• Subnational initiatives: Several local pilot initiatives, including Huzhou, Shanghai, Chongqing, Tianjin, and Hebei, have issued transition finance catalogue. These efforts are poised to serve as a cornerstone for a national-level catalogue.
  • Carbon finance: China’s Certificated Emission Reduction (CCER) officially relaunched, with standardised framework and process for voluntary GHG emission trading.
  • Green energy: Green Certificates are officially stamped as the sole mechanism for verifying renewable power consumption nationally, assigning oversight to the NEA and ensuring coverage of all renewable sources.
  • Green insurance: The green insurance sector established more comprehensive classification standards, statistical systems, and sustainable information disclosure policies through the Insurance Association, which may be adopted by NFRA.

Key developments in green finance instruments:

  • The PBOC extended the implementation of carbon-reduction support tool to 2024, and included more foreign banks and local corporate banks. The clean coal re-lending program, set to expire at the end of 2023, has a remaining quota of RMB 25.2 billion (USD 3.57 billion) from its total allocation of RMB 300 billion (USD 42.45 billion). Continuation and additional funding are uncertain, but the remaining allocation is likely to be used up.
  • Green loan balance reached RMB 30.08 trillion (USD 4.256 trillion) at Q4 2023, marking a 36.5 per cent year-on-year increase and constituting 12.7 per cent of the total loan balance.
  • Green bond issuances decreased by 4.4 per cent in volume in 2023, accounting for 1.17 per cent of the overall bond market. SOEs and financial institutions continue to be the primary participants, although non-SOEs have become increasingly active; offshore green bonds issued by Chinese mainland issuers reached a record low in 2023 due to rate hikes and a lack of property issuers, while foreign investor involvement in green bond issuances in China is resuming but remains limited.
  • Green insurance lacks comparable data due to institutional reforms and continuous policy adjustments. However, scattered information suggests that premiums totalled RMB 229.7 billion (USD 32.5 billion) at Q4 2023, and the outstanding investment in the green industry amounted to RMB 1.67 trillion (USD 236.3 billion) at Q2 2023.
  • Nearly all green funds, including traditional mutual funds, index funds, ETFs, and WMPs, experienced varying degrees of contraction in 2023 due to investment return challenges, where green funds across various categories have notably underperformed the CSI 300 Index.
  • China’s national carbon market traded 212 million tons in 2023, with annual transaction value growing to RMB 14.44 billion (USD 2.04 billion) from RMB 2.81 billion (USD 397.62 million) in 2022. This growth is primarily due to the biennial compliance cycle, with 2022 being a non-compliance year, while daily transaction volume data does reveal a noticeable compliance-driven pattern.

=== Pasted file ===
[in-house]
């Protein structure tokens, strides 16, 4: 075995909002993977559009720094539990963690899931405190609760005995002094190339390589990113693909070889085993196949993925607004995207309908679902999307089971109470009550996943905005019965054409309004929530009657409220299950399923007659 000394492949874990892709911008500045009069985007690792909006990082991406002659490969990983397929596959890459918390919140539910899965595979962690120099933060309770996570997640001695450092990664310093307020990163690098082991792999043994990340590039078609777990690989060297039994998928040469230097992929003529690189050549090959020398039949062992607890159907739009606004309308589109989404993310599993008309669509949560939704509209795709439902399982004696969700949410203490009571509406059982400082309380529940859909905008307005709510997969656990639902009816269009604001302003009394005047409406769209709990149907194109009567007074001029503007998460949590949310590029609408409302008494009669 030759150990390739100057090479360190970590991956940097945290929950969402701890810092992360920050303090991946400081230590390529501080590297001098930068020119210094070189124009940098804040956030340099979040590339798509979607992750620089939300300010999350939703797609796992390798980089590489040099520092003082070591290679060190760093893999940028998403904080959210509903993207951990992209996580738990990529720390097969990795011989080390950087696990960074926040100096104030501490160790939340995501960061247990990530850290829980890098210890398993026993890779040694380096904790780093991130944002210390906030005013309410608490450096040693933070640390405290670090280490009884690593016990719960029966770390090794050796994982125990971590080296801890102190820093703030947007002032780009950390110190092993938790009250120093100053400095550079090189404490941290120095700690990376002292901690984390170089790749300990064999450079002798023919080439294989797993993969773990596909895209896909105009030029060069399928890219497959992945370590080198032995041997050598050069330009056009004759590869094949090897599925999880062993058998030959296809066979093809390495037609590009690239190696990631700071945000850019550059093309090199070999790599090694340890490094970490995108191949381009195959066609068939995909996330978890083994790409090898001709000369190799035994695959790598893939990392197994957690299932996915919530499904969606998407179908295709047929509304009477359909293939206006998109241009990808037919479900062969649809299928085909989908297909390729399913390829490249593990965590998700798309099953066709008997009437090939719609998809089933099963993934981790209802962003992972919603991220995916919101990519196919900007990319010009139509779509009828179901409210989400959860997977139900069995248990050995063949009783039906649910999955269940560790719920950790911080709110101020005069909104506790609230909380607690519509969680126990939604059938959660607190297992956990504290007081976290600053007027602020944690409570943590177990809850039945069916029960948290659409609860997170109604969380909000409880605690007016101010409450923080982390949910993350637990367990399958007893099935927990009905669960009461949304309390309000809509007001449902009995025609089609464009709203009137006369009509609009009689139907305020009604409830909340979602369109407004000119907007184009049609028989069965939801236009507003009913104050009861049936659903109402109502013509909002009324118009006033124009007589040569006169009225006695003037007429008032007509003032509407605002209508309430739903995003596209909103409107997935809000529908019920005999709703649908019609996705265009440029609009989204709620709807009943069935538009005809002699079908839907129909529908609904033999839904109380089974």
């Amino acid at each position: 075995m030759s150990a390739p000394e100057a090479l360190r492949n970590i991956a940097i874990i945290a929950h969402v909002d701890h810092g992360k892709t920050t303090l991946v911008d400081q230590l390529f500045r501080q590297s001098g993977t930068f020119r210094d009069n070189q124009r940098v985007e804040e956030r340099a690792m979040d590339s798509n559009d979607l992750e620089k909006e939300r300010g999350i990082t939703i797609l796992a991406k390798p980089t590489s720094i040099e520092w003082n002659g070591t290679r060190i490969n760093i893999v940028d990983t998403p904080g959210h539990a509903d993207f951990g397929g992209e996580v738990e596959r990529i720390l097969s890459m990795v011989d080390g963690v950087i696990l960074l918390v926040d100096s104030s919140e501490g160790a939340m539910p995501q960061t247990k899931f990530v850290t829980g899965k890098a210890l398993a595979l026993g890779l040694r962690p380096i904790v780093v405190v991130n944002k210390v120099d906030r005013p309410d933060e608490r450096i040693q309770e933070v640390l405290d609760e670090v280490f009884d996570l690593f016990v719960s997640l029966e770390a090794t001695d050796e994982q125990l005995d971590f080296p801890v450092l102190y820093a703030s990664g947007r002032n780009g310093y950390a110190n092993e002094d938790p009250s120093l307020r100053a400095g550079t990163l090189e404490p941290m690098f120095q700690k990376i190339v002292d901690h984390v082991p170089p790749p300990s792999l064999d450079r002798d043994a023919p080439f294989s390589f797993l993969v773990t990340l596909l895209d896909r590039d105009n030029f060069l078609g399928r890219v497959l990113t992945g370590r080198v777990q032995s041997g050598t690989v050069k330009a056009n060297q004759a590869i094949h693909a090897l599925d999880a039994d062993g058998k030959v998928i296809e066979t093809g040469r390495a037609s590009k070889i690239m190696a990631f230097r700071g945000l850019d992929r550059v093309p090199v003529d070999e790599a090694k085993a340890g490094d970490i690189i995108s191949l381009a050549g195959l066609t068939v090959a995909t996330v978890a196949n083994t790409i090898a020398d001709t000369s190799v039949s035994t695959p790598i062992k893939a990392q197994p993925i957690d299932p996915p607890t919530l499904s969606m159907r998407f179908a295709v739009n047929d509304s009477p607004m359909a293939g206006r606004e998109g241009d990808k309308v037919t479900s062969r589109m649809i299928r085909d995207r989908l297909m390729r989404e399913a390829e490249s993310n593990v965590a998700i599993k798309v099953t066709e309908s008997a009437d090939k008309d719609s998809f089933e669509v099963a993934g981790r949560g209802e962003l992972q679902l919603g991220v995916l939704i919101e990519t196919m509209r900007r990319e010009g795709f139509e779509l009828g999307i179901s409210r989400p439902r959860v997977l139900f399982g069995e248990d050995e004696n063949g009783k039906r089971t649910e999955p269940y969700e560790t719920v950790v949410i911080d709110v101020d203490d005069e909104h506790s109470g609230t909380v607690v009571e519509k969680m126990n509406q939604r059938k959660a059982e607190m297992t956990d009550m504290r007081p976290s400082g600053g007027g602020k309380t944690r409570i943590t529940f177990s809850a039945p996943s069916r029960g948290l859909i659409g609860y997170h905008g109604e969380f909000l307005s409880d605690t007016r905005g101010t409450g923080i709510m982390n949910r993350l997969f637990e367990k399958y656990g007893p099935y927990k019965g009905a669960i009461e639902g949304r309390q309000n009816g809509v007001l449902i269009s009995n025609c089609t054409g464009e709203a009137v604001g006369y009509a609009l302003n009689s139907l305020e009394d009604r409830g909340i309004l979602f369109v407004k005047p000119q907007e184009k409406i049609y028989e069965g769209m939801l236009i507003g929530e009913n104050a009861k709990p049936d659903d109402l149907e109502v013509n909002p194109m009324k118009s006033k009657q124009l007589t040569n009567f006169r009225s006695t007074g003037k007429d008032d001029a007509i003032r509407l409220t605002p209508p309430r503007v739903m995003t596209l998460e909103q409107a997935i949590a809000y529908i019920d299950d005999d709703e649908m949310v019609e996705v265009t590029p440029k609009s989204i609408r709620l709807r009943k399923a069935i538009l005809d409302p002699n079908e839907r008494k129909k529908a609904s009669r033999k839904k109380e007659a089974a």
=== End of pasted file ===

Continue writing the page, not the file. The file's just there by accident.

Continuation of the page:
• Transition finance experienced a 38.7 per cent decrease in volume, primarily due to unclear rules regarding fund utilisation. This lack of clarity has posed challenges for transition bonds, particularly in navigating market interest rates.

Key barriers for green finance in China

  • Lacking incentives for green over brown finance. The draft of 2023 Green Industries Guidance Catalogue retains “clean coal” as a green industry. In addition, financial incentives for brown assets have partly expanded, for instance, 2023 PBOC delivered RMB 193.7 billion (USD 27.41 billion) in clean coal special re-lending, representing a 147 per cent increase of 2022.
  • Too many channels and managerial systems for environmental/ESG disclosure exist with different rules. Various entities, including the Stock Exchange, MEE, PBOC, SASAC, and ministry-affiliated associations, issue diverse disclosure guidance and standards aimed at different target audiences. Additionally, there is a proliferation of formats and terms for disclosure reports (e.g., ESG, CSR, sustainability, climate disclosure), resulting in confusion and discrepancies in compliance and evaluation procedures. Small and medium-sized enterprises (SMEs) encounter particular difficulties in adhering to these standards. This complexity presents a significant barrier to transition finance, which necessitates transparency and a robust system for post-disclosure evaluation and monitoring.
  • Low market share and imbalance in green finance instruments. Green loans continue to be the primary, and perhaps sole, driving force behind the current green financial market. It is essential to diversify and enrich other types of financial products to foster a more comprehensive development of green finance. Long-term capital, particularly insurances and funds, can play a significant role in powering the development of the green market, as these entities prioritise stability over profitability. However, their scale in China remains very small, yet holds significant growth potential.